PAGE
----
Heel – the edge of the blade closest to the bolster. This area of the edge is used when you need more strength or pressure to cut through thicker or tougher foods.

Tang – the unsharpened part of the blade which connects to the handle. The tang is vital to the overall balance, weight, stability, and strength of the knife. A full tang, extending from the end of the blade through to the butt, is often found on the best knives. Sometimes, the tang also functions as the handle.

Handle – the part of the knife a chef holds onto when cutting, sometimes called the ‘scales’. It can be constructed from a range of materials such as wood, laminate, plastics, or the tang of the blade itself.

Bolster – a raised area between the blade and the handle. It provides additional weight to help balance the knife, and also puts a greater distance between the blade and your fingers.

Rivets – rivets fasten the handle to the tang. Some (typically cheaper) knives use resin or epoxy instead of stronger rivets.

Butt – the end of the handle, at the very bottom of the knife.

The Different Types of Knives (and What They’re For)

In this section, we will learn about what different types of knives are for. We’ve separated them depending on what they’re used to cut, starting with the essentials in the order that we’d recommend when building your knife collection.

Different knives have different jobs

Essential Knives

Chef’s Knife

A chef’s knife – also known as a cook’s knife – has a long, broad blade with a straight edge. It is widest across the heel, tapering to a finely pointed tip. The chef’s knife is a great all-rounder. It’s one of the most versatile knives in your kitchen, perfect for everyday slicing and dicing. If you’re thinking about your first knife, we’d recommend that you start with a good quality chef’s knife to start your collection.

Paring Knife

The paring knife has a short, slim, evenly sized blade with a pointed tip. Paring knives tend to be small and light, making them easier to handle and thus perfect for delicate work. They’re great for slicing fruit and veg, as well as a wide range of other kitchen tasks like peeling, trimming and seed removal. And don’t let their small size fool you – paring knives can also make light work of harder foods like potatoes too! After you’ve got a decent chef’s knife, we’d recommend getting yourself a paring knife next.

Utility Knife

The utility knife is similar to the chef’s knife, but slightly smaller and slimmer. Some utility knives also feature a sharp tip, allowing for more detailed cutting. A utility knife shares many of the qualities of a chef’s knife, but at a smaller size. This makes them perfect for smaller foods and vegetables – you’d use a chef’s knife for onions, and a utility knife for shallots. For your third knife, we’d recommend a utility knife.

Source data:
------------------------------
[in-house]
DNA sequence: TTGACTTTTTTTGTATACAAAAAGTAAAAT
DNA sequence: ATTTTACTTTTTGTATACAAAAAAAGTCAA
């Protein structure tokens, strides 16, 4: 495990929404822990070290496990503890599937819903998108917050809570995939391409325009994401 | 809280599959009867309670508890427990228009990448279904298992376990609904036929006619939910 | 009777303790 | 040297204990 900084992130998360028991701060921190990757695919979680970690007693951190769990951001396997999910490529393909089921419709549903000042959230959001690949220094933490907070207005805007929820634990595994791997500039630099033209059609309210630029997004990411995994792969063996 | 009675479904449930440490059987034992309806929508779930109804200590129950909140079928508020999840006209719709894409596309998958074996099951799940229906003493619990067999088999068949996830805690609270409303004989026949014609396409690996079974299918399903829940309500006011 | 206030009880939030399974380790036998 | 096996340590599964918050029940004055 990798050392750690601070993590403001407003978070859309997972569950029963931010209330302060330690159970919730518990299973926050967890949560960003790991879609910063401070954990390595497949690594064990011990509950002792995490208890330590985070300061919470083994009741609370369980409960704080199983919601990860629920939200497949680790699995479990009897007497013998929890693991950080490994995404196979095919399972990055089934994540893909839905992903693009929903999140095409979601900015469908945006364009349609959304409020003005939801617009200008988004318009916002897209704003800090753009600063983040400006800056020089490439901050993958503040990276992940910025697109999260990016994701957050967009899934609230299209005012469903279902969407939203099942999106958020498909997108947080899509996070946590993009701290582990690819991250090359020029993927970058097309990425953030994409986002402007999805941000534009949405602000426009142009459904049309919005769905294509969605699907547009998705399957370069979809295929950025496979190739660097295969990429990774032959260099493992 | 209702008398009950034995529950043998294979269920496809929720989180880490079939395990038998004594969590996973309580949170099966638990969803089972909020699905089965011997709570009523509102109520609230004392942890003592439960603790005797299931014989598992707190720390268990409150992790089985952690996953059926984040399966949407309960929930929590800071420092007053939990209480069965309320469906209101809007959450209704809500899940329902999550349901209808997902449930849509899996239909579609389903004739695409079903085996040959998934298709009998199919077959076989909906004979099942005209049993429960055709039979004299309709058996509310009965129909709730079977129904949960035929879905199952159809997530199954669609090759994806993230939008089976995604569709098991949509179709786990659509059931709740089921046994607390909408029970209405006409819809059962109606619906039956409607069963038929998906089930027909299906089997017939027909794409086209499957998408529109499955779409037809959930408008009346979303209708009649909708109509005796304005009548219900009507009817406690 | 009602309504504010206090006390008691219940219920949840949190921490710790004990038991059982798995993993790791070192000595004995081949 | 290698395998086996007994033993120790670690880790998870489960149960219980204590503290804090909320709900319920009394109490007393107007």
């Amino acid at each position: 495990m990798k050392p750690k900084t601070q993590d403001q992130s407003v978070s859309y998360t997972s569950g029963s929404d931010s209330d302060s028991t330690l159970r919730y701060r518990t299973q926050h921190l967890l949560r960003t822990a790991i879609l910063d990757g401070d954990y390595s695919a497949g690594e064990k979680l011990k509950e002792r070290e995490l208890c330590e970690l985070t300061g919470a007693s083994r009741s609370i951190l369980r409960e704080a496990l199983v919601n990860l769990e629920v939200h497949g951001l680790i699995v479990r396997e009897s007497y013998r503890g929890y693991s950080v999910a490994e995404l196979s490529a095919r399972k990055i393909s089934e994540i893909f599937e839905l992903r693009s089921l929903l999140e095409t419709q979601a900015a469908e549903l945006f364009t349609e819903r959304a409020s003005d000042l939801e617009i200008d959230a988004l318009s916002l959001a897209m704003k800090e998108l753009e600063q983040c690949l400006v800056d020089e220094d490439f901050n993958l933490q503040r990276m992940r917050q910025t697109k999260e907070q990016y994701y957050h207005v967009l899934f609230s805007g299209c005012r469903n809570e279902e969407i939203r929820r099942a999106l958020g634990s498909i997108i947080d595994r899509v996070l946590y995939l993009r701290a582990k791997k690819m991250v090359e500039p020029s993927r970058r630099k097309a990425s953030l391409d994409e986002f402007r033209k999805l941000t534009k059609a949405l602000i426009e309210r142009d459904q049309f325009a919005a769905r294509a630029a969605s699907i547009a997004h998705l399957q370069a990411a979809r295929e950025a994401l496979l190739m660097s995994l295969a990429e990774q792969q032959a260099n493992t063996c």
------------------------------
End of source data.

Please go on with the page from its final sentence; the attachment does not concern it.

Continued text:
Bread Knife

Compared to our other essential knives, the bread knife is a bit different – it has a long, serrated edge. This makes it perfect for sawing through all sorts of breads and other softer foods like cakes. This sawing action means that when cutting these sorts of foods, you will retain the overall shape, rather than knocking out all of the air from the food. We would argue that a bread knife is essential too, because of how different it is to our other three essentials. If you have an electric knife, you won’t need a bread knife.

Meat Knives

Boning Knife

A boning knife has a slim blade with a very sharp edge, tapering up to a finely pointed tip. Good boning knives tend to be short and rigid. This makes them light and maneuverable, but hard enough to cut through meat bones and cartilage to create the perfect joint of meat. For deboning pork and beef, we’d recommend a harder blade, and for poultry we’d go for a more flexible blade.

Carving Knife

Carving knives are long and slim, with a sharp point. Their narrow width and longer length enables you to cut clean, uniform slices with a single cutting motion. This makes carving knives the perfect tool for serving poultry, pork, lamb, or beef. 

Cleaver

The recognizable blade of the cleaver, or butcher’s knife, is flat and rectangular. Cleavers are some of the broadest, heaviest knives, used for chopping up raw meat into more manageable sizes. Their weight enables them to cut through bone, making the cleaver one of the best knives for cutting meat, butchery or other raw meat preparation, such as dividing meat into smaller portions before cooking.

Fish Knives

Fillet Knife

A filleting knife looks similar to a boning knife, but with a thinner and more flexible blade. It has a long, slim blade with a very sharp edge and a pointed tip for piercing skin and removing fishbones without damaging the delicate flesh. By cutting horizontally, you can cut around the fish’s backbone for perfect fillets. If you like to cook with fish a lot, you should definitely invest in a quality fillet knife. You can also get electric fillet knives too.

Salmon Knife

The first thing you’ll notice about a salmon knife is how long the blade is. The slim and sharp blade enables precise filleting and skin removal, and this precision means less waste. It’s also flexible and double-edged, which makes it perfect for filleting larger fish. Often, salmon knives feature indentations along the surface of the blade, which helps to reduce drag whilst cutting and stops the raw fish sticking to the blade. Interestingly enough, Salmon knives are also excellent knives for slicing brisket too, due to the soft and fragile nature of the meat.

Santoku Knife

Originally called ‘santoku bocho’, meaning ‘three virtues’ or ‘uses’, santoku knives are perfect for precise cutting, dicing, and mincing. The dropped point and long, slightly tapered blade allows for precise and intricate cuts. Often, santoku blades will feature dimpling or indentation to help prevent food sticking to the blade. The sharp, straight edge favors an ‘up-and-down’ cutting technique, rather than the rocking motion more commonly used in Western kitchens. As well as being suitable for many cutting techniques, the santoku knife is also suitable for many foods too – not just fish, but meat and particularly vegetables too. This makes the santoku knife a great alternative to a chef’s or utility knife.